Are we offering too much financial aid? Are we a better value? Do we make a more substantial investment in students?

I need to look deeper at all of these questions, but in the meantime, if you want to know how Augustana stacks up against these colleges for our archetype students, you will find the results below.



Student 1 – 75k CO

Student 1

Difference from Augie

Student 1

















Gustavus Adolphus












































U of I






Student 2 – 120k IL

Student 2

Difference from Augie Student 2

















Gustavus Adolphus












































U of I






Student 3 – 200k IL

Student 3

Difference from Augie Student 3

















Gustavus Adolphus












































U of I






Student 4  – 45k IL

Student 4

Difference from Augie Student 4

















Gustavus Adolphus












































U of I






*Archetype student unlikely to be admitted. This may be the case for other colleges in the comparison group, too.

#An average of the grant range provided by the NPC was used to come up with a grant value.

I am not sure that any of the results are earth-shattering, but they are interesting.

What do you think about all of this? Are you aware of other efforts to compare NPCs results?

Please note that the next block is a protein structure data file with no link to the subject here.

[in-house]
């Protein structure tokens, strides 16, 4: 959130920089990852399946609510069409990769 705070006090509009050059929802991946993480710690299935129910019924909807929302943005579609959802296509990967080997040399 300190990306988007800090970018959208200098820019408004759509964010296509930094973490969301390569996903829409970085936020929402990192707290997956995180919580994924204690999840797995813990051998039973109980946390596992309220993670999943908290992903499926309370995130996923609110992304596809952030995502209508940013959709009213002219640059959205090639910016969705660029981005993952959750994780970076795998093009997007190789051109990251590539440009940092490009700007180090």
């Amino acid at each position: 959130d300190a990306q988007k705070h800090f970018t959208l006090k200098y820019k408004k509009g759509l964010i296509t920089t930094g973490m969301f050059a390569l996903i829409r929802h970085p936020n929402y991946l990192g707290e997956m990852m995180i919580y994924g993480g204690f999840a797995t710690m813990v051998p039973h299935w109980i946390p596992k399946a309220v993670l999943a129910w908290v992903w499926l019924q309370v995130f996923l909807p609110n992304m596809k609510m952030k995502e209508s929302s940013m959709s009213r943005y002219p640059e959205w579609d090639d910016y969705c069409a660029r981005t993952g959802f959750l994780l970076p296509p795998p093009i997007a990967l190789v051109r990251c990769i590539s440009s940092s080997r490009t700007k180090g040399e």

If you are an enrollment professional, you might try this out on your own to see what a family might see at your institution and at your competition.

W. Kent Barnds a.k.a. @bowtieadmission

New blog post: Is social media is the new cocktail party for parents engaged in the college search? #emchat #admissions #highered

January 3, 2014

At Augustana College we use a number of tools to track what people are saying, writing and blogging about the college. It’s helpful to know what’s out there, to track trends and celebrate good news or prepare for bad news. These tools track all sorts of things, and an alert I received today really got me thinking.

Yesterday one of the alert services provided a link to a parent’s Facebook page on which Augustana was included. The parent had listed several other colleges and universities, too. The post, which I will paraphrase, includes a list of colleges this parent’s student is considering. Plus the post includes the academic and co-curricular interests of the student.